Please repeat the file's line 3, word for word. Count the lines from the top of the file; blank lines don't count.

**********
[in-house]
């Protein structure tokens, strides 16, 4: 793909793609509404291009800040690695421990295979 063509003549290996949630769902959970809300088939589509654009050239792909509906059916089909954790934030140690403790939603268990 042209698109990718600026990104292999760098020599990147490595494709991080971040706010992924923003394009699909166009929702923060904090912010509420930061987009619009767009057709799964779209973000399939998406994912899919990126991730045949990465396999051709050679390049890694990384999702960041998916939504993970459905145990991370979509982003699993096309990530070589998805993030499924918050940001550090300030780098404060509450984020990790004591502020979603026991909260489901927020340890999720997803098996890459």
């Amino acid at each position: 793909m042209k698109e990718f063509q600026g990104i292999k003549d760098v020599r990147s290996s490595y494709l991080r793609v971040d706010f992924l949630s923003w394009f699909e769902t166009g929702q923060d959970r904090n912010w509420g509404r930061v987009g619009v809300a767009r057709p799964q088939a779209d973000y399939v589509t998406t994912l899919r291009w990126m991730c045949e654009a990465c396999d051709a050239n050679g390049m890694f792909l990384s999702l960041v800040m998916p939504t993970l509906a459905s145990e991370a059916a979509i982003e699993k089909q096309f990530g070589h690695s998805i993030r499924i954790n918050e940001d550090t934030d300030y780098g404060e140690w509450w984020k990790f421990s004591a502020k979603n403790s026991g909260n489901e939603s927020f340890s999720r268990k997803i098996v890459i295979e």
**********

């Amino acid at each position: 793909m042209k698109e990718f063509q600026g990104i292999k003549d760098v020599r990147s290996s490595y494709l991080r793609v971040d706010f992924l949630s923003w394009f699909e769902t166009g929702q923060d959970r904090n912010w509420g509404r930061v987009g619009v809300a767009r057709p799964q088939a779209d973000y399939v589509t998406t994912l899919r291009w990126m991730c045949e654009a990465c396999d051709a050239n050679g390049m890694f792909l990384s999702l960041v800040m998916p939504t993970l509906a459905s145990e991370a059916a979509i982003e699993k089909q096309f990530g070589h690695s998805i993030r499924i954790n918050e940001d550090t934030d300030y780098g404060e140690w509450w984020k990790f421990s004591a502020k979603n403790s026991g909260n489901e939603s927020f340890s999720r268990k997803i098996v890459i295979e």